Dad e-mailed me yesterday to ask what I wanted for my birthday. I thought about it for a while, then wrote back and told him what I really wanted:
IBC root beer.
Every time I tell someone out here about root beer, I have to spend four minutes explaining that, no, it's not beer, no, it doesn't even taste like beer, and no, I don't know why they call it root beer. Except for Joe's theory, that it used to be called "herbal tea," but in order to increase manly man sales they changed the name to something more "masculine."
No, I don't know who they are, either.
So if Dad mails the root beer on Monday like he said he would, I'll be able to bring them to eikaiwa a week later on my birthday. Woo! Nothin' like kickin' back on a chilly late-winter evening in your local community center with some cold ones and watching your eikaiwa students politely sip on their non-beer carbonated beverages just to be polite.
I'm sure that's exactly what's going to happen, cos most of the Japanese I know are such picky eaters that one marvels at how long they've maintained their member-in-good-standing status within the international community.
Mabel and I have discussed this several times. I think my problem in understanding this pickiness is that, to me, Japanese food is exotic and, well, the Japanese eat lots of Japanese food, so they must like exotic food. I never consciously thought this, but after being surprised several times to see Japanese people turn away food that I thought was delicious, I realized that's exactly the presumption I'd been operating on all along.
In November or December, I attended one of my first Japanese classes, at the invitation of the traveling school councelor at Yokota JHS who is one of the volunteers for the group. Some of them (including the aforementioned Ueda-sensei) had just returned from a trip to Thailand, and in true Japanese fashion had brought gifts of Thai desserts to share with the group. There were these lovely, little sandwich-type cookies, very light and with lovely flavors like pineapple and coconut. Wegmans sells things like this, and when I worked there I used to hork some of the broken ones from the freezer. Yum! But not for everyone else there that night. These things aren't very large, but they broke them up into smaller pieces and nibbled at them. "Oishii, yo!" I said, popping a whole one in my mouth. But they could not be swayed.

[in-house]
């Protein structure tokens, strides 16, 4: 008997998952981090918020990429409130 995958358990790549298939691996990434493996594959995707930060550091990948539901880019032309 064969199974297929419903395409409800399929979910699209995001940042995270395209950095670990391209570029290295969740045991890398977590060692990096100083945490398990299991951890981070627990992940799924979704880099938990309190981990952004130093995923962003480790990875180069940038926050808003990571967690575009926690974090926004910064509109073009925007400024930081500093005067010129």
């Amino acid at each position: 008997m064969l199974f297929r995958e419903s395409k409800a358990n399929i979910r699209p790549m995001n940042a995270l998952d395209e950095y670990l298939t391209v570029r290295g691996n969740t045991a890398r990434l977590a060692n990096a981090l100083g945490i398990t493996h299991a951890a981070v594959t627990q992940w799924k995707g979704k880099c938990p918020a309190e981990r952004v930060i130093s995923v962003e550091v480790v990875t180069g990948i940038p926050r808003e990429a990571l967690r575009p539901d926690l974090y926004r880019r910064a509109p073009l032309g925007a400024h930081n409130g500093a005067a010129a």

I'd told my eikaiwa class about Reese's Peanut Butter Cups ("PeaNUT butter!") in December, so when I was in New York during the holidays, I picked up a box of peanut butter cups at Sam's and included it in the packages I mailed myself. After the packages arrived, I brought some peanut butter cups to the next eikaiwa. "These are Reese's Peanut Butter Cups," I proudly proclaimed. Mabel was there, too, and she'd never had them before, either, so this was a new experience for everybody. I distributed the peanut butter and chocolate orange goodness... and everyone ate exactly one cup. No one touched the second one in their package. Except for me, of course. But even I had become accustomed to the Japanese diet, and said, "Wow, these really are sweet." When I was in high school, I would buy packages of minis when they were on sale (especially after holidays when CVS was trying to dump the holiday-themed packages) and eat them like I was going for the world record. But no longer. I'd also bought a 44oz bag of the peanut butter cup minis and small KitKat bars, which I keep by my computer desk and do not share with anyone; after two months, I'm about three-quarters of the way through.
But I digress. It didn't bother me so much that no one thought the Reese's Peanut Butter Cups were oishii, but that, as Mabel told me later, one of the guys had made a yuck face after eating his. She didn't tell me who it was, and I didn't see it myself, so I'm glad I don't know who it was. But we agreed that we have three words for any Japanese who turn their nose up at Western food:
Raw. Horse. Meat.
Mabel went to an enkai with her teachers where they tried to get her to eat this stuff. She vehemently refused. Gag me with a spoon. I think raw fish is delicious, but keep me away from uncooked mammals, thank you. Or birds. Or amphibians. In fact, let's just stick to the fish.
And earlier this week the Yokota school lunch included a large helping of natto salad. Natto doesn't make the school menu here nearly as often as it does in other places, but that's okay cos it's a taste I don't feel any pressing need to acquire. Natto is slimy slimy, and tastes like vomit. So the teachers kind of chuckled when I finished the rest of my lunch and returned to the lunch table to dispose of my natto salad, virtually untouched. Watanabe-sensei proclaimed, "I like natto very much."
"Do you want this?"
She paused. "Really?"
"Yeah, I'm just going to throw it out."
"Ah, thank you!"
Cool. Got rid of my natto salad, and didn't feel like a loser for chucking it.
So I think I'll just bring one or two bottles of IBC to eikaiwa with some paper cups. If they really like it, I'll bring more the next week.